Second, without firm contractual commitments from the government, businesses will not invest at the scale required to ensure that we can avoid a disaster.  Several factors will deter adequate investment by industry; the most important is probably the risk that the epidemic will abate and they will not be able to recover their investment costs.  The government can overcome this problem by agreeing to pay companies for tests and PPE even if the epidemic abates, by subsidizing investment in the capacity to produce tests and PPE, etc.  The critical point is that the government needs to make binding commitments NOW, it cannot wait to see if the epidemic can be brought under control using other means.  Valuable time has already been lost.

Third, the powers that the President has under the Defense Production Act to directly control the use of resources are not particularly useful if our goal is to spur investment in the capacity to produce tests and PPE.  We need to give firms incentives to invest in new capacity using contracts, competitions, and similar tools.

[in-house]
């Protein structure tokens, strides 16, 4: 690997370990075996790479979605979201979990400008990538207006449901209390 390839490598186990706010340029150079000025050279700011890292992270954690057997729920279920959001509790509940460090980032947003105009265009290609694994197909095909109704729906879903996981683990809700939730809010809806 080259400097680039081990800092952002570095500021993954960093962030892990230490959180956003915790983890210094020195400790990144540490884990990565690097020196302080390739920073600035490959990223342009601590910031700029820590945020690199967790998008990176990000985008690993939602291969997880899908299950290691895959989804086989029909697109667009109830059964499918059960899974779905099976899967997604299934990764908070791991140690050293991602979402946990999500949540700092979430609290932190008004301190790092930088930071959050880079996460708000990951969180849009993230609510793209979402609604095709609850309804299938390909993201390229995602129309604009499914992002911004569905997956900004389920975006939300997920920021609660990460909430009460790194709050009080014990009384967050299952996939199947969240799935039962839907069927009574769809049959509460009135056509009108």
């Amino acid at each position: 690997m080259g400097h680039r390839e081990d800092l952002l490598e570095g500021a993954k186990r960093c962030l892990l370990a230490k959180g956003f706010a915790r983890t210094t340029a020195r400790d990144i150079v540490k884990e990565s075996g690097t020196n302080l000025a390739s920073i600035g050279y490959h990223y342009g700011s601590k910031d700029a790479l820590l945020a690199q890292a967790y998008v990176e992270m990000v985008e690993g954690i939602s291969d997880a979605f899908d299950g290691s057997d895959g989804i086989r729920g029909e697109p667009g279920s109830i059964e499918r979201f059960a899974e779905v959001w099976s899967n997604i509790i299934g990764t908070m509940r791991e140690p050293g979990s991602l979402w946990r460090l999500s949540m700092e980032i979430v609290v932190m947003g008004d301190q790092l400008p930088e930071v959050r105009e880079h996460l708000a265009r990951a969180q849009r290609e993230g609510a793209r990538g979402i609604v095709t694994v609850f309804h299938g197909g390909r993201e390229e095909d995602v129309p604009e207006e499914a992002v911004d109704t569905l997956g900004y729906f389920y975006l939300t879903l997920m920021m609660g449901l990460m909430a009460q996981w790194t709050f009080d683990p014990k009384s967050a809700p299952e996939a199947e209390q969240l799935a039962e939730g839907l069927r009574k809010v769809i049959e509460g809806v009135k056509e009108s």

Fourth, an ambitious effort to expand production of tests and PPE will inevitably lead to genuine contracting failures and to situations that create the perception of failure.  Trump is clearly anxious to avoid setting ambitious goals and taking actions that might later be used to criticize him.  In response, Congressional Democrats want to force Trump to exercise his powers under the Defense Production Act.